A senior Vatican official has confirmed that Pope Francis will preside over a consistory on September 30, principally to determine the date of the canonisations of Blessed John Paul II and Blessed John XXIII. Both were great and holy men, and most Catholics will be glad that these canonisations will soon take place. But these events always make one wonder about why some other — one other in particular — proceedings towards canonisation don’t seem to be moving at all: I had thought, for some reason, that Pope Pius XII had been declared beatus at the same time as John XXIII (I think quite a few people are under the same impression, perhaps because it would have been such a right and obvious thing to do): but apparently not: my question is, why not? And whatever the reason, if not then why not now? Has the Church been cowed by the massive weight of all the “Hitler’s Pope” propaganda? It would be shameful if true: but what other explanation can there be?
In fact, Pius XII was declared venerable in 2009 (on the same day as Pope John Paul — that’s why I thought they had both been beatified together, I suppose): when this happens, the Congregation for the Causes of Saints certifies the “heroic virtues” of the person thus designated, although the final decision on that lies with the Pope: in December the same year, Pope Benedict XVI indeed confirmed the “heroic virtues” of Pius XII. So all that was needed was evidence of a miracle attributable to Pope Pius: and in fact Father Peter Gumpel, the relator of the Pius XII’s cause, claims that there are already several miracles attributable to Pius XII, including “one quite extraordinary one”.
Father Gumpel is an interesting man: he is now ninety years old, a German jesuit priest and Church historian, a Professor emeritus of the Gregorian University. Under the Nazis, he and several members of his family were in danger because of their anti-Nazi views, and he had to flee twice, first to France and then to the Netherlands, where during the war he went underground and helped Jews to flee: His views on the “Hitler’s Pope” calumny can be imagined.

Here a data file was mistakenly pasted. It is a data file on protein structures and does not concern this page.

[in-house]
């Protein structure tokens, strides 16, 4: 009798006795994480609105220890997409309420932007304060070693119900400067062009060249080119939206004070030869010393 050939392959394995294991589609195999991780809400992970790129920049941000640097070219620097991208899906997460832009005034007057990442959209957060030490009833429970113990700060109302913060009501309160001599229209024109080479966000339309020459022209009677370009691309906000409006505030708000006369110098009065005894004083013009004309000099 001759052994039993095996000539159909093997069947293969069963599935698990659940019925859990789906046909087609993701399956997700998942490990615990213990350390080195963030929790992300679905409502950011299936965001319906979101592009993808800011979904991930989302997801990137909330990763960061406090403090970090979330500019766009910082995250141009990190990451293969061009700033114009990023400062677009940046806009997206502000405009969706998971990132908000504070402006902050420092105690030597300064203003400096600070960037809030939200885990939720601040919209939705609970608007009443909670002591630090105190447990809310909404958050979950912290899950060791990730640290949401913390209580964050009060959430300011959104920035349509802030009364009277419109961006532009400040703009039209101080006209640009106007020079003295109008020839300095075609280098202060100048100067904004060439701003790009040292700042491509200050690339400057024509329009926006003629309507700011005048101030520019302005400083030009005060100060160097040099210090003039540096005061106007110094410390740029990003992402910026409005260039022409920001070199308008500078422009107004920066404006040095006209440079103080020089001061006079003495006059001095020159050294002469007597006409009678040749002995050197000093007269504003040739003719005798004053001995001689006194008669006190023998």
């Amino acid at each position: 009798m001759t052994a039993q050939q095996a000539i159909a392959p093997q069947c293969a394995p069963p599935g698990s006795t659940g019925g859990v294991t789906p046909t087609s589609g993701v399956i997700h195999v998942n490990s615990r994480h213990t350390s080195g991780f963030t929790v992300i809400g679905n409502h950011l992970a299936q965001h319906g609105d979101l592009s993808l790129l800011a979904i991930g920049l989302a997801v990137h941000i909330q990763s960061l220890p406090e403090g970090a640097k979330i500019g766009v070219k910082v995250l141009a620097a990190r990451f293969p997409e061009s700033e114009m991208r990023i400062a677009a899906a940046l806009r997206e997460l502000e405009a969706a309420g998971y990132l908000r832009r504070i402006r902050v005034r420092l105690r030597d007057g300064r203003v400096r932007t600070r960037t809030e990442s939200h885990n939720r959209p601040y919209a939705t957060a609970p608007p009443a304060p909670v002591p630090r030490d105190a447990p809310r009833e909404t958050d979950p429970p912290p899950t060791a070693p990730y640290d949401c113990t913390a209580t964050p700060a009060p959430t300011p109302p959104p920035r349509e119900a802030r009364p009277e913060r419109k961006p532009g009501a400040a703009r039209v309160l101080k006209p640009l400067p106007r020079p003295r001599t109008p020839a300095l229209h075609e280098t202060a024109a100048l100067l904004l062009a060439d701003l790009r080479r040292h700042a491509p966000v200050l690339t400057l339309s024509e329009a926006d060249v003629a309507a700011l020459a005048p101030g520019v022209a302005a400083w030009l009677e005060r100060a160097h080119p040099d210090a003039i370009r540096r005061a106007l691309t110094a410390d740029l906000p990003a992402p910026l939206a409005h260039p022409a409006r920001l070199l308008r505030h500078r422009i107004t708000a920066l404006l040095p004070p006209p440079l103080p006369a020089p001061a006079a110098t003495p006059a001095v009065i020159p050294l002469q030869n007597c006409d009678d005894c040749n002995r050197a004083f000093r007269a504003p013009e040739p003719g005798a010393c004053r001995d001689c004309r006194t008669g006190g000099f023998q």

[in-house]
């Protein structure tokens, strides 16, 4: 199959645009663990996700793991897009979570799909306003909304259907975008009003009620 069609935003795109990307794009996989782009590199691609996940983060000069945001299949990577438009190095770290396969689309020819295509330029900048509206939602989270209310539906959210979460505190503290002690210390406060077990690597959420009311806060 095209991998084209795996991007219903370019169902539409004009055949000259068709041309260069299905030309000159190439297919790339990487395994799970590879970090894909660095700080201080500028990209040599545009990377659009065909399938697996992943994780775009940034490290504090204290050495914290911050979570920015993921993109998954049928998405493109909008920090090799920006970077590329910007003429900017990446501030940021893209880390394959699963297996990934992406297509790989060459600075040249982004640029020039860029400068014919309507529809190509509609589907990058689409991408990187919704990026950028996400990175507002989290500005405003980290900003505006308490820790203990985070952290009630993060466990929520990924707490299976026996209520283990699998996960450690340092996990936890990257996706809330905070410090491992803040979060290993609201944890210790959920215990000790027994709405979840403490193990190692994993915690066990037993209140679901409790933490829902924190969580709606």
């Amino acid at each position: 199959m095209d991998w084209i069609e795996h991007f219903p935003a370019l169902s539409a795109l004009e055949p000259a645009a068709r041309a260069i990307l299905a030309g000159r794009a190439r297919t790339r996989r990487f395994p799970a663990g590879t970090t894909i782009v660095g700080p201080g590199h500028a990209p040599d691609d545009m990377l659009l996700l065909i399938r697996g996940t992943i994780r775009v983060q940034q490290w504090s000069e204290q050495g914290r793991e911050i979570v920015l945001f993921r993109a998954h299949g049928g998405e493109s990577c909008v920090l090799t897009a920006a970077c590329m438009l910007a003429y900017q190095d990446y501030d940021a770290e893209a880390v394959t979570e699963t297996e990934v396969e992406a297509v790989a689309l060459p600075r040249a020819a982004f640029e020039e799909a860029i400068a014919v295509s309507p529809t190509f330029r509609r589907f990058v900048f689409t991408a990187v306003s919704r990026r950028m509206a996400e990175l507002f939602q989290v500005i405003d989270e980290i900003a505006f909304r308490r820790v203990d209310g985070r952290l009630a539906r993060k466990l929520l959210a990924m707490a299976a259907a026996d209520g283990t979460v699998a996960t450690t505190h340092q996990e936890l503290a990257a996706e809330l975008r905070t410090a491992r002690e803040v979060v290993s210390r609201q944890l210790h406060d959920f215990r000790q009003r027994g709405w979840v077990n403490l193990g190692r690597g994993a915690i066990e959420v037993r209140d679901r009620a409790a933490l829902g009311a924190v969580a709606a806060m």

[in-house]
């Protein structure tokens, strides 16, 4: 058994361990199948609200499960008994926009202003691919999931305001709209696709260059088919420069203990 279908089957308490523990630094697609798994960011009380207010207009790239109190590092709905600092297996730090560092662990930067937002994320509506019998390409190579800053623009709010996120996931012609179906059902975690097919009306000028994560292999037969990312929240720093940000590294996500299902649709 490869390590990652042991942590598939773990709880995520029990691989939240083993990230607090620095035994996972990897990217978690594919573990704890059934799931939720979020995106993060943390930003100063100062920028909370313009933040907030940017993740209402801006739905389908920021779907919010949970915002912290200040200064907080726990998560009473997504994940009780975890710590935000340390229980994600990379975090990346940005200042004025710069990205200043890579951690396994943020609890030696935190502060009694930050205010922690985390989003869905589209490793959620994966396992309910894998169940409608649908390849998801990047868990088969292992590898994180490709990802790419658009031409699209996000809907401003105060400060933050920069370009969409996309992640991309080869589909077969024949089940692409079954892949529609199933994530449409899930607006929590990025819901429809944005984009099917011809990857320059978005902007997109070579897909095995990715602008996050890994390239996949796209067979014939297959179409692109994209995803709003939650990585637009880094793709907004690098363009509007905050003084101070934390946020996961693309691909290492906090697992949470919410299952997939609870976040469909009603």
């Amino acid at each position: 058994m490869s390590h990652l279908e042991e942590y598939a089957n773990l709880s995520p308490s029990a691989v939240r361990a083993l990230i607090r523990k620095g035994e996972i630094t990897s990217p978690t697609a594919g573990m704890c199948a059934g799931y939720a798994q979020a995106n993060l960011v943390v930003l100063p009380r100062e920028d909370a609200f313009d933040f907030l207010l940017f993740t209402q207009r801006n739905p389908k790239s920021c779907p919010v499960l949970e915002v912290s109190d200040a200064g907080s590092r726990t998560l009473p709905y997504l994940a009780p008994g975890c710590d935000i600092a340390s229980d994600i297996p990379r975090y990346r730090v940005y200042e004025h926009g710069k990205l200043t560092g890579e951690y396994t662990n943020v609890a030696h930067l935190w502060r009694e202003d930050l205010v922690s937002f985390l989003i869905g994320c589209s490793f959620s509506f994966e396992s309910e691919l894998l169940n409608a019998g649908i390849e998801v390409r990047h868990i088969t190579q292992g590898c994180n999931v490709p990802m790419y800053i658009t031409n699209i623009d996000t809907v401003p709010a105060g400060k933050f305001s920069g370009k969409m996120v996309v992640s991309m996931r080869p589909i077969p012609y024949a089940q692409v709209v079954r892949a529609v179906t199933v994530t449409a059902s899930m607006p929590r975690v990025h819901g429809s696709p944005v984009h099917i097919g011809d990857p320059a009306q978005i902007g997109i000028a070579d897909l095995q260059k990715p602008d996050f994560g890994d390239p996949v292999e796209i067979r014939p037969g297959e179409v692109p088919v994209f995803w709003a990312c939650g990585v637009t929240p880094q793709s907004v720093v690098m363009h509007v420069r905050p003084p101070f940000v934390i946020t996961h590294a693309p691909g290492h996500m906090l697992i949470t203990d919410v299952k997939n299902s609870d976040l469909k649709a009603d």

His claims that there have been miracles attributable to Pope Pius appear not to have been accepted by the Vatican, at least not yet: this is a process that takes time, though it can be skipped by the decision of the Pope: and this pope is not one to hang around waiting for the bureaucrats to make up their minds: in the case of John XXIII, that’s just what happened.
It may well be the case that he is considering doing exactly the same in the case of Pope Pius: well, not exactly, because what Pope Francis is thinking of doing, so it is being claimed, is even more radical, taking Pius XII straight from venerable to saint in one giant step. Unlikely, you say? Not the way things are done? Well, I repeat: this is Pope Francis we are talking about: he doesn’t necessarily do things the way they have always been done. This tendency to an impatience with established practice has led liberal Catholics to conclude that this is no conservative: and in one way I suppose they are right. But that doesn’t necessarily mean he is one of them. It has always seemed to me clear that his informal way of doing things does not mean that he isn’t a traditionalist, in the sense of one who defends the Church’s traditio, its fundamental tradition and teachings. And if his frisky batting aside of the usual procedures speeds up the canonisation of Pius XII of all people, it would hardly confirm his membership of the liberal confraternity, for whom Pope Pius is a major bête noire.